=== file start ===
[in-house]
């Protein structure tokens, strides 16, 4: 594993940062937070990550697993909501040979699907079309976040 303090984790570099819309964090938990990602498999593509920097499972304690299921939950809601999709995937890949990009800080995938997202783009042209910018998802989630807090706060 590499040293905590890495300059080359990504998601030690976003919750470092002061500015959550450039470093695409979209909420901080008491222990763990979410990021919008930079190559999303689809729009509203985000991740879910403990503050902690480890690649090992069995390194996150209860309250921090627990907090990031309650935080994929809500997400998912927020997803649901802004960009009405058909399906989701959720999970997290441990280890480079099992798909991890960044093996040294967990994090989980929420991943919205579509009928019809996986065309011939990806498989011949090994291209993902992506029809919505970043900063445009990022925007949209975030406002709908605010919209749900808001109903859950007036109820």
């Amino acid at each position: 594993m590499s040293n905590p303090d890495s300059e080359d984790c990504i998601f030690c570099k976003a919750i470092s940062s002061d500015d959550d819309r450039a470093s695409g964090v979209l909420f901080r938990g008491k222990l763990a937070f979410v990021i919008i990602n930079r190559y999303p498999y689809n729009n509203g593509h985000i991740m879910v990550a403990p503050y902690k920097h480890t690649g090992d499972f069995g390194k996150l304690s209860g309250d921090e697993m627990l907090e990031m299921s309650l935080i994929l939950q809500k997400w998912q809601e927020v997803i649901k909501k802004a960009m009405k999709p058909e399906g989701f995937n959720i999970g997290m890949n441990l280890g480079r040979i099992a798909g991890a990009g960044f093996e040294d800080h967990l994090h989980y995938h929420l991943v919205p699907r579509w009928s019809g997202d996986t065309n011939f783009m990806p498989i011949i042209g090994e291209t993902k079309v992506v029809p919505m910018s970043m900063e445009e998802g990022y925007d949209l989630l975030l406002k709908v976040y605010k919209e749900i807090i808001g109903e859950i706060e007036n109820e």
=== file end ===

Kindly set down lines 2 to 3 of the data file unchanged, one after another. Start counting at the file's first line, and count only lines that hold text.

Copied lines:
């Protein structure tokens, strides 16, 4: 594993940062937070990550697993909501040979699907079309976040 303090984790570099819309964090938990990602498999593509920097499972304690299921939950809601999709995937890949990009800080995938997202783009042209910018998802989630807090706060 590499040293905590890495300059080359990504998601030690976003919750470092002061500015959550450039470093695409979209909420901080008491222990763990979410990021919008930079190559999303689809729009509203985000991740879910403990503050902690480890690649090992069995390194996150209860309250921090627990907090990031309650935080994929809500997400998912927020997803649901802004960009009405058909399906989701959720999970997290441990280890480079099992798909991890960044093996040294967990994090989980929420991943919205579509009928019809996986065309011939990806498989011949090994291209993902992506029809919505970043900063445009990022925007949209975030406002709908605010919209749900808001109903859950007036109820």
């Amino acid at each position: 594993m590499s040293n905590p303090d890495s300059e080359d984790c990504i998601f030690c570099k976003a919750i470092s940062s002061d500015d959550d819309r450039a470093s695409g964090v979209l909420f901080r938990g008491k222990l763990a937070f979410v990021i919008i990602n930079r190559y999303p498999y689809n729009n509203g593509h985000i991740m879910v990550a403990p503050y902690k920097h480890t690649g090992d499972f069995g390194k996150l304690s209860g309250d921090e697993m627990l907090e990031m299921s309650l935080i994929l939950q809500k997400w998912q809601e927020v997803i649901k909501k802004a960009m009405k999709p058909e399906g989701f995937n959720i999970g997290m890949n441990l280890g480079r040979i099992a798909g991890a990009g960044f093996e040294d800080h967990l994090h989980y995938h929420l991943v919205p699907r579509w009928s019809g997202d996986t065309n011939f783009m990806p498989i011949i042209g090994e291209t993902k079309v992506v029809p919505m910018s970043m900063e445009e998802g990022y925007d949209l989630l975030l406002k709908v976040y605010k919209e749900i807090i808001g109903e859950i706060e007036n109820e």